I’m intrigued by how much emphasis has been placed on word choice throughout the presidential campaigns. Each candidate’s selection appears to reflect his or her persona.
Obama’s seemingly effortless way with words has marked him as great orator; Biden’s occasional gaffes when speaking from the heart of experience make him human; McCain’s Straight Talk slogan indicates a direct approach; Palin’s colloquialisms use a linguistic style to reach out to crowds.
Late-night talk shows, newspaper op-ed pieces, and numerous Internet sites all comment on the verbiage the candidates are using when they discuss the issues facing the nation. Living with a chronic disease, health care tops my list of concerns. When I studied the issue on each candidate’s official web site – www.johnmccain.com and www.barackobama.com – I was again intrigued by word choice.
Each stated the overriding challenges of the health care system – affordability, access, a focus on prevention. The big difference, however, had to do with the choice of words.
McCain’s site uses should more than twice as often as will. As in “health care should be available” and “families should be able to afford….” Should, according to Webster’s – the king of words – suggests obligation or expectation. When should accompanies a verb the pair express the mood of the action rather than the action itself. It’s like standing in the wings tsk-tsking rather than stepping on stage and taking responsibility for the scene.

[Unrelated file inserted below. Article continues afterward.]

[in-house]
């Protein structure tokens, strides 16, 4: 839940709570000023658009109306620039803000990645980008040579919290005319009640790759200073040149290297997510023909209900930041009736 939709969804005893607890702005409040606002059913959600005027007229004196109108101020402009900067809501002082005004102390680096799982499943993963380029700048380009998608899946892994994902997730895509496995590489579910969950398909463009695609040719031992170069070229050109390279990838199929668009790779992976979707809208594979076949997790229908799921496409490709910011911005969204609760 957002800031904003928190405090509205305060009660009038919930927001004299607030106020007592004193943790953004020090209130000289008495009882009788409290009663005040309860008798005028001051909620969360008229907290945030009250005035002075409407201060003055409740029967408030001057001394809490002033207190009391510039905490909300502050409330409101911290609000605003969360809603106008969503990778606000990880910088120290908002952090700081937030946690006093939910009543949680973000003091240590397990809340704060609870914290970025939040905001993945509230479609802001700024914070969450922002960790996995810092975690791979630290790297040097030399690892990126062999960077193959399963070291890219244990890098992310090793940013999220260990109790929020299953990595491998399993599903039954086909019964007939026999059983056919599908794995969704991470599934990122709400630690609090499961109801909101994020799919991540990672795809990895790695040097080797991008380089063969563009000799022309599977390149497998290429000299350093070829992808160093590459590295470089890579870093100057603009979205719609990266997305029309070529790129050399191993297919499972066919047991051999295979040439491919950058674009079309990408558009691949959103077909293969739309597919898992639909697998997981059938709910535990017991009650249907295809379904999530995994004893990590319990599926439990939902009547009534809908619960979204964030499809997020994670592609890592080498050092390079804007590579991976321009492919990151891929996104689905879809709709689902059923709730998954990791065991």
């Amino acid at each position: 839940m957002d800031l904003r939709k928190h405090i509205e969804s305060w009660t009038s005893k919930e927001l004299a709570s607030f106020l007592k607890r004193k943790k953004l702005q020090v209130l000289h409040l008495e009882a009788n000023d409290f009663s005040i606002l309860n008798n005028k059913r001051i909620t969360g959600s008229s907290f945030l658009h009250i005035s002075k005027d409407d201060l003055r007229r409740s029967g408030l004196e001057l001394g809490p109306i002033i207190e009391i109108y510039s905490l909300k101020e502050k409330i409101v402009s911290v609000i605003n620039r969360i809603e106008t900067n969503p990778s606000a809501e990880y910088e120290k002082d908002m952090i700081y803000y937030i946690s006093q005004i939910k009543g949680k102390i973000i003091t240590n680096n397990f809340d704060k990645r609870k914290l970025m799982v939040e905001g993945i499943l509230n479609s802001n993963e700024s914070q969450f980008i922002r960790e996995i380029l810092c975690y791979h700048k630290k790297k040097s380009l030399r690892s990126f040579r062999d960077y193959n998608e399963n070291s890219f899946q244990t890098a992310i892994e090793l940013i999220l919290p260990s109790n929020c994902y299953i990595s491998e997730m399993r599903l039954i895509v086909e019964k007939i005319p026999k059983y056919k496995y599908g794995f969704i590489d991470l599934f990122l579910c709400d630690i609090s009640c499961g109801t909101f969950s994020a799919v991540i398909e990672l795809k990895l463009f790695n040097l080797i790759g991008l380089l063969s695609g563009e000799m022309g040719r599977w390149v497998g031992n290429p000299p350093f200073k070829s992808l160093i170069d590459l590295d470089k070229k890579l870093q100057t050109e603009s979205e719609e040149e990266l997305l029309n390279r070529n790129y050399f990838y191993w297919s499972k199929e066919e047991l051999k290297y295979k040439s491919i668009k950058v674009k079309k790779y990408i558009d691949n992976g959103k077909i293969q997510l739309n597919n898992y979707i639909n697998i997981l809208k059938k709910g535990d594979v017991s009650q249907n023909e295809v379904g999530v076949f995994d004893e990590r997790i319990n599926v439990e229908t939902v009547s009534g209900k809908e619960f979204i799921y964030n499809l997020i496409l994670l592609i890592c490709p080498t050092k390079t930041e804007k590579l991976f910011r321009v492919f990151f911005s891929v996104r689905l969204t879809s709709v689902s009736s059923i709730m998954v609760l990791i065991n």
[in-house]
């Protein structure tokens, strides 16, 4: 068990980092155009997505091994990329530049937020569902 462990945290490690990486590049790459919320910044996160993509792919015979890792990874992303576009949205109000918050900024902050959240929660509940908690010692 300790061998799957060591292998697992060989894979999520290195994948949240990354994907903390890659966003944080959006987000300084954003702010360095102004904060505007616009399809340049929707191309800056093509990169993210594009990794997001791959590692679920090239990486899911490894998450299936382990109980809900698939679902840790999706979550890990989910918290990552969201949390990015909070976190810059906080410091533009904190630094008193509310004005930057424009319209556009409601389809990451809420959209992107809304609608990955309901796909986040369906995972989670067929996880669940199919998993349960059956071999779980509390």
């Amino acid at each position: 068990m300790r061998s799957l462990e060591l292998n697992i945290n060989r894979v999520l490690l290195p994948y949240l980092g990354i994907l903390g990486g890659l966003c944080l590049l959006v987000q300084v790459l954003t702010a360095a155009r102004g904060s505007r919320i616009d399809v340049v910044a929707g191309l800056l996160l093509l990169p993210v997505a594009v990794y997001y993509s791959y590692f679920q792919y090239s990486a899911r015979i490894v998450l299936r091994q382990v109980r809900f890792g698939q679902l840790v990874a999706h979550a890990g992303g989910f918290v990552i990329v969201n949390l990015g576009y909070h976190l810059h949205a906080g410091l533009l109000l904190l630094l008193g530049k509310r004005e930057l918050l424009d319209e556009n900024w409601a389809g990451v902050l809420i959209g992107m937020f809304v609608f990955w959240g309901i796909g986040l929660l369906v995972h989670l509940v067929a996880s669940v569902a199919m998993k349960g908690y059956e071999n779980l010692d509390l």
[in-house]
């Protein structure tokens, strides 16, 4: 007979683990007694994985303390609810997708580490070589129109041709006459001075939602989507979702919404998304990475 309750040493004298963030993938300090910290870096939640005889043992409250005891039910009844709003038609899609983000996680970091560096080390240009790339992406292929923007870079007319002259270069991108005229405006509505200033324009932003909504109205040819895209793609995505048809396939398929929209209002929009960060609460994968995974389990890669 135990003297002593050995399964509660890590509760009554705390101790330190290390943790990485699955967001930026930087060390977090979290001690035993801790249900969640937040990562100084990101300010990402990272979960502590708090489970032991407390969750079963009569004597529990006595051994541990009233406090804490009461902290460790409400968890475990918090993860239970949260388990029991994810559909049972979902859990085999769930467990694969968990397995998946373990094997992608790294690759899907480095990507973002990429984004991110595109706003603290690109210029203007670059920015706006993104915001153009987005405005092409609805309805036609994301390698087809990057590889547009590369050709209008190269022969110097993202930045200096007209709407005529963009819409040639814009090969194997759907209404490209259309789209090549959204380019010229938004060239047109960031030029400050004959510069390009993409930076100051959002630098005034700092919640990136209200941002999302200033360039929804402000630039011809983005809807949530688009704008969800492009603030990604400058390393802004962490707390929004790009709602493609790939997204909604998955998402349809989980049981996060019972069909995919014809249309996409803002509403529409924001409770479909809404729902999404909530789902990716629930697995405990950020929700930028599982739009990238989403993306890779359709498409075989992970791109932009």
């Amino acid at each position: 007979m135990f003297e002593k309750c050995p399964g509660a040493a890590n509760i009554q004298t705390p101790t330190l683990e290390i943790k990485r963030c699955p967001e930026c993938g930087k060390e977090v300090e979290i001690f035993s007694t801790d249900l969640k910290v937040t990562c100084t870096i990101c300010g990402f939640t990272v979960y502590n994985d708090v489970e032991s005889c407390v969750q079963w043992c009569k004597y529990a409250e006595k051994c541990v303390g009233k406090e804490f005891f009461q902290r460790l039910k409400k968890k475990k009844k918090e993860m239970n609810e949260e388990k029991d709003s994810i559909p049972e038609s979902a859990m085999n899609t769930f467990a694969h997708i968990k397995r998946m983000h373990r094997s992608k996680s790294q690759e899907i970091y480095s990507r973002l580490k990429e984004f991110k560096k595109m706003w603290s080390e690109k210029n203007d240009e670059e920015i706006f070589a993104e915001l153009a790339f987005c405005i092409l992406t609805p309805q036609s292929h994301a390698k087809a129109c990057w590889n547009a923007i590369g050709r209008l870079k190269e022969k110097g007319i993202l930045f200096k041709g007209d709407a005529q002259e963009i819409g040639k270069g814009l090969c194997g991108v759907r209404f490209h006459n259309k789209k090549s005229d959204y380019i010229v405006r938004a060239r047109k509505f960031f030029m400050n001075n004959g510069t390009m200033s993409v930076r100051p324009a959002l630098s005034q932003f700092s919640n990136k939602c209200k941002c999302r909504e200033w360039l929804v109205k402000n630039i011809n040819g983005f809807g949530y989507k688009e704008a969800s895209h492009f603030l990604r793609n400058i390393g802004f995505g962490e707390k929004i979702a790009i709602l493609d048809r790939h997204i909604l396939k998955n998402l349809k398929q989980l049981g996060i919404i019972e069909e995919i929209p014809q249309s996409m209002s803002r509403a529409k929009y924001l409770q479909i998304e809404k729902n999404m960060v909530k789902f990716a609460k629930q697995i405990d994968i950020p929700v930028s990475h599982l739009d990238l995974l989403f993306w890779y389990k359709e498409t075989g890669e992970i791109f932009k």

Obama’s site states “The Obama-Biden plan will improve efficiency and lower costs in the health care system by. . .” and then lists three strategies. Throughout are words such as require, create, prevent, ensure. Verbs. Action words. I didn’t see any shoulds.
And on access to insurance with a pre-existing condition, McCain’s web site says, “…those with pre-existing conditions have the most difficulty on the individual market, and we need to make sure they get the high-quality coverage they need.” I did not find the action points behind the statement of need.
Obama’s plan on his site states, “Guaranteed Eligibility. Obama and Biden will require insurance companies to cover pre-existing conditions so all Americans, regardless of their health status or history, can get comprehensive benefits at fair and stable premiums.” Will require.
Sure, there should be a cure for Parkinson’s. I’d like to believe there will be. In the meantime, I like knowing there will be health care coverage until then.